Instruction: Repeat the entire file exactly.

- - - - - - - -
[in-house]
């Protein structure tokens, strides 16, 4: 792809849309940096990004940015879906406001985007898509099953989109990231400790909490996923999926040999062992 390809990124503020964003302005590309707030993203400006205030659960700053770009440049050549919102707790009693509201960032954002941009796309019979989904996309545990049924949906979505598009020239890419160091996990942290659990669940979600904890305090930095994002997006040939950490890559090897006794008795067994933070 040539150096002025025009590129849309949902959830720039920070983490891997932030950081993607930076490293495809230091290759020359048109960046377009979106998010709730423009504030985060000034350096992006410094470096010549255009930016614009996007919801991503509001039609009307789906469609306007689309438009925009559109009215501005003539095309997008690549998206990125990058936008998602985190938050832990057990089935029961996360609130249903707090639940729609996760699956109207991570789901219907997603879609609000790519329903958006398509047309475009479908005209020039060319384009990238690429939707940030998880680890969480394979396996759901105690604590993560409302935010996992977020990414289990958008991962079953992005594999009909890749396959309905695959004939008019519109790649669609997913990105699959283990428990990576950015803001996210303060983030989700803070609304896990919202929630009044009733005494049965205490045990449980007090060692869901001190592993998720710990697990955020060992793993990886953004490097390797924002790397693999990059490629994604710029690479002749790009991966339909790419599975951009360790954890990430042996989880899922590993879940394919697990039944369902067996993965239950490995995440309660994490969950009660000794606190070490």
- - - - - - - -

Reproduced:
[in-house]
């Protein structure tokens, strides 16, 4: 792809849309940096990004940015879906406001985007898509099953989109990231400790909490996923999926040999062992 390809990124503020964003302005590309707030993203400006205030659960700053770009440049050549919102707790009693509201960032954002941009796309019979989904996309545990049924949906979505598009020239890419160091996990942290659990669940979600904890305090930095994002997006040939950490890559090897006794008795067994933070 040539150096002025025009590129849309949902959830720039920070983490891997932030950081993607930076490293495809230091290759020359048109960046377009979106998010709730423009504030985060000034350096992006410094470096010549255009930016614009996007919801991503509001039609009307789906469609306007689309438009925009559109009215501005003539095309997008690549998206990125990058936008998602985190938050832990057990089935029961996360609130249903707090639940729609996760699956109207991570789901219907997603879609609000790519329903958006398509047309475009479908005209020039060319384009990238690429939707940030998880680890969480394979396996759901105690604590993560409302935010996992977020990414289990958008991962079953992005594999009909890749396959309905695959004939008019519109790649669609997913990105699959283990428990990576950015803001996210303060983030989700803070609304896990919202929630009044009733005494049965205490045990449980007090060692869901001190592993998720710990697990955020060992793993990886953004490097390797924002790397693999990059490629994604710029690479002749790009991966339909790419599975951009360790954890990430042996989880899922590993879940394919697990039944369902067996993965239950490995995440309660994490969950009660000794606190070490």